Getting the bar to the correct position requires a player to move it rather quickly sometimes, as moving to various positions is an important part of bar control. Even though a lot can be played in just one position of the fretboard (especially with the convenience of pedals), a player should keep in mind that steel guitar was born in a tradition of controlling the bar and using it to emit many sounds in many positions. After all, before pedals were added to the steel guitar, a player had to use bar slants, move the bar more frequently, and overall have a deep understanding and control of the bar and how it can manipulate the notes and strings.
To get to the desired position, a player moves the bar horizontally in a rather quick manner, and stops it at the position. This can involve moving it up a fret or back one fret, or a few, or even larger movements of several frets. Seasoned players are even able to move 12 frets or more, accurately, in split seconds. When moving between positions, most of the time a player does not lift or pick the bar up and remove it from the strings. This may yield unwanted tones, and possibly reduce bar accuracy and efficiency. Moving the bar “up” frets means moving it horizontally to the right of the player, while moving it “down” frets means moving it horizontally to the left of the player.
To make these movements between frets, and to practice them, requires a physical exertion of the left arm and shoulder that can be built upon and strengthened. The pedal steel is a physical instrument, and moving the bar between positions is no different. I would say this is one of the most physical techniques involved with steel guitar playing, and working on improving it from the get-go will help a player in the long run. There are various practice exercises that can train a player for controlling the bar, and help them realize the physical and musical aspects to it.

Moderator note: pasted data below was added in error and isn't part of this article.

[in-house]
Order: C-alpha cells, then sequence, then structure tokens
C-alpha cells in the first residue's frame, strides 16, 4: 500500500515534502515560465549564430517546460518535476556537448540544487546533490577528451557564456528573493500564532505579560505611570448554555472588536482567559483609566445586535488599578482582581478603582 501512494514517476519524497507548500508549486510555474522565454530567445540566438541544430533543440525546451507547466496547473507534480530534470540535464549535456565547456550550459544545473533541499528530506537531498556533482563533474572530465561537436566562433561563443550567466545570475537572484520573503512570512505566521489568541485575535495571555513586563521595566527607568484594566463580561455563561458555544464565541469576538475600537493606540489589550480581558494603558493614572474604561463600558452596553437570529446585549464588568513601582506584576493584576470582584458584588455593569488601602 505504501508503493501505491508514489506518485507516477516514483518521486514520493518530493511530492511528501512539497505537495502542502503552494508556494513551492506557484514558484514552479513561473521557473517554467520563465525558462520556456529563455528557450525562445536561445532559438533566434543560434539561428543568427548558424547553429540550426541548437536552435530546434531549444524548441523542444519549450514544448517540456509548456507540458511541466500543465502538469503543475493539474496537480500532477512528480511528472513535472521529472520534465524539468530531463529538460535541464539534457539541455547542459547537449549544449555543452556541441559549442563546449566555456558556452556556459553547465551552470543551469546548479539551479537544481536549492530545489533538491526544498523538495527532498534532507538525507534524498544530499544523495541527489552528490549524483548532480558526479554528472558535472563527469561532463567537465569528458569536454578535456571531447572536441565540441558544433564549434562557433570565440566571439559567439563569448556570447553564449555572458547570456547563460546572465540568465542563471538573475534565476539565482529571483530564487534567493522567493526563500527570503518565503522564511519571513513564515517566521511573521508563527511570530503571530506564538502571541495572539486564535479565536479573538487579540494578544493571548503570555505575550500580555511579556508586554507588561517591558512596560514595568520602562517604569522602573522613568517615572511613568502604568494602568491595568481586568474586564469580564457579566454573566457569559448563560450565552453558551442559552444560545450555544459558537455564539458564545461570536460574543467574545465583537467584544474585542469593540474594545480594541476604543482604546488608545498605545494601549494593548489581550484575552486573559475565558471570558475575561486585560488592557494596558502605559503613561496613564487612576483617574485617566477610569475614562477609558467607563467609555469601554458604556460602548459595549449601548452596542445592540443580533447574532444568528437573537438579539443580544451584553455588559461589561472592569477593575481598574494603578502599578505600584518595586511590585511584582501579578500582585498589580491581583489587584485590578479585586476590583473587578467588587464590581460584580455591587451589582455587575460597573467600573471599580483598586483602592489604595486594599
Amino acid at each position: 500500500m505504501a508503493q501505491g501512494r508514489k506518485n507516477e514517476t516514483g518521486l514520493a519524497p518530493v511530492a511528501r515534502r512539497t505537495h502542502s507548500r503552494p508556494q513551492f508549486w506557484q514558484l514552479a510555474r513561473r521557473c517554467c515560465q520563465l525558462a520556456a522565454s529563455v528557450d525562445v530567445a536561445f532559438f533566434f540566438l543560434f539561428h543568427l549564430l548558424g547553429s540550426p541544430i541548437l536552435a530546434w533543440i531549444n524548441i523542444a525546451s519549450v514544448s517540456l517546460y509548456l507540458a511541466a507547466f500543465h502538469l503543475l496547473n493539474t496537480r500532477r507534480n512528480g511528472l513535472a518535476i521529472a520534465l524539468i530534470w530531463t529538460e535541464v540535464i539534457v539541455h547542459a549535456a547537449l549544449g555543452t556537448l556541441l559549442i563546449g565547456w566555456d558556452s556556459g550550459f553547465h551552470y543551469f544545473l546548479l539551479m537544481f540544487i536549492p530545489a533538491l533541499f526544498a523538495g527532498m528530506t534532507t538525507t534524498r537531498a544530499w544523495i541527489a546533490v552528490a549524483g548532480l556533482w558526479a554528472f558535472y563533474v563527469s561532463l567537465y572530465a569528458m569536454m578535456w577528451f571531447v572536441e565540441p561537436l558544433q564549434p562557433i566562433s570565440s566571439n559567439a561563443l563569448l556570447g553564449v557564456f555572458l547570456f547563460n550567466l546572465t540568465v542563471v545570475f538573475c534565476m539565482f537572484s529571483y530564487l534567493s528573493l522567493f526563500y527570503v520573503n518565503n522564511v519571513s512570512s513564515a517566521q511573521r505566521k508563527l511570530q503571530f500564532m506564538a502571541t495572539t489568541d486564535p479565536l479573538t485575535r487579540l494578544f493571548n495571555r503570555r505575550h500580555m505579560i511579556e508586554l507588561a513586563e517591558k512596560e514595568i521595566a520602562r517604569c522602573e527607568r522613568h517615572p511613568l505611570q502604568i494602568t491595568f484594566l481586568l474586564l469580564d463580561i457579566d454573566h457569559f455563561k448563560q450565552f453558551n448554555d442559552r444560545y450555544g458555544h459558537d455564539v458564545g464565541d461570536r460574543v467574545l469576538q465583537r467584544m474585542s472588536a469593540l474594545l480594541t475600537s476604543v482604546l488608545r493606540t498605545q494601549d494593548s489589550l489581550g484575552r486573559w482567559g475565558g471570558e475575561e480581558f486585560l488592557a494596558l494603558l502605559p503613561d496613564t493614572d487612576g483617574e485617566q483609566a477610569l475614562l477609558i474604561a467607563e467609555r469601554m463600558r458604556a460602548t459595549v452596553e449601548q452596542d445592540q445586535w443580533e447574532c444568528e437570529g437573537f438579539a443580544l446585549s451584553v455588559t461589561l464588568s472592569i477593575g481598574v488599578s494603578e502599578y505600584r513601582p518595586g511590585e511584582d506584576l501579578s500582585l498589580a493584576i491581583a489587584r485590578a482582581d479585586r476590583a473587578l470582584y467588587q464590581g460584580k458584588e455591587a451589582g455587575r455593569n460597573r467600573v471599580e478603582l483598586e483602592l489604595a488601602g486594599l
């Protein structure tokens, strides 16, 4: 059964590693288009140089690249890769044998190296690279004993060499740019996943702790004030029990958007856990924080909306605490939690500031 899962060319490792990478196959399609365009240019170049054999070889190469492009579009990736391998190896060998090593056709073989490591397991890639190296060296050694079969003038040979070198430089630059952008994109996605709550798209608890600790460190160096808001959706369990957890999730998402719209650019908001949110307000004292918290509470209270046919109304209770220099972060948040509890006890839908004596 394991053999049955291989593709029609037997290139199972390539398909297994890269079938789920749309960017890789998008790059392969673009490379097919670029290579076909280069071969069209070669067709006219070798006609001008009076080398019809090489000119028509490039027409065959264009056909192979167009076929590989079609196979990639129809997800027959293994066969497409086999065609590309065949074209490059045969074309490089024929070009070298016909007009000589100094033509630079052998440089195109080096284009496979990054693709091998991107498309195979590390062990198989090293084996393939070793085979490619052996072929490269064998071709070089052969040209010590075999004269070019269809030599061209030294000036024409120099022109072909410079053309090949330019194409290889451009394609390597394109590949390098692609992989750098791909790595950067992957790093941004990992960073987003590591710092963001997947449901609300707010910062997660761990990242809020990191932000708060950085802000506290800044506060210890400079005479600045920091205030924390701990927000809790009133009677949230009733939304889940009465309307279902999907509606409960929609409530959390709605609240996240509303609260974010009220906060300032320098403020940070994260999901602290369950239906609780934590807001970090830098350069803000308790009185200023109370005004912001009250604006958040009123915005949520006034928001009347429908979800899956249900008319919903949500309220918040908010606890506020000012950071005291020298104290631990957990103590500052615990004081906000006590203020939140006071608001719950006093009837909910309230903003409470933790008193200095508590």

It is a good idea to begin working on smaller movements between fret positions, like one or two frets, then progress to larger ones. It is easier to jump off the shorter diving board at first, and then progress to the high dive. Build accuracy and precision as a foundation, and then grow from there. A player can work on moving one, two, or three frets at a time, up and back the fretboard, then worry about larger movements once this is somewhat under control.
A player should usually lightly dampen, or mute the strings behind the bar (between bar and roller nut) with their left hand’s ring and/or pinky fingers. When moving between positions, it can help to “lighten” the pressure of this dampening even more, so that movement becomes more fluid, and can be quicker and more efficient.
I think of bar control, and the movement between positions, as a very athletic activity. I think of moving between these positions, or frets, as physical lengths or distances — a player can learn what moving the bar three frets entails physically, or any fret length/amount (seven frets for example). This is akin to a basketball player, who knows the difference in physics between shooting a free throw, three-pointer, layup, and anything in between if they want to make shots consistently from any range or distance. They have to practice and work on these different shots often to yield results. We are no different as steel players, and thinking of steel practice as a sport can help some players better relate to technique and the practice of developing it.
If you’re interested in the other ingredients that make up bar control, click below…
Also, check out the Visual Tour of Bar Control…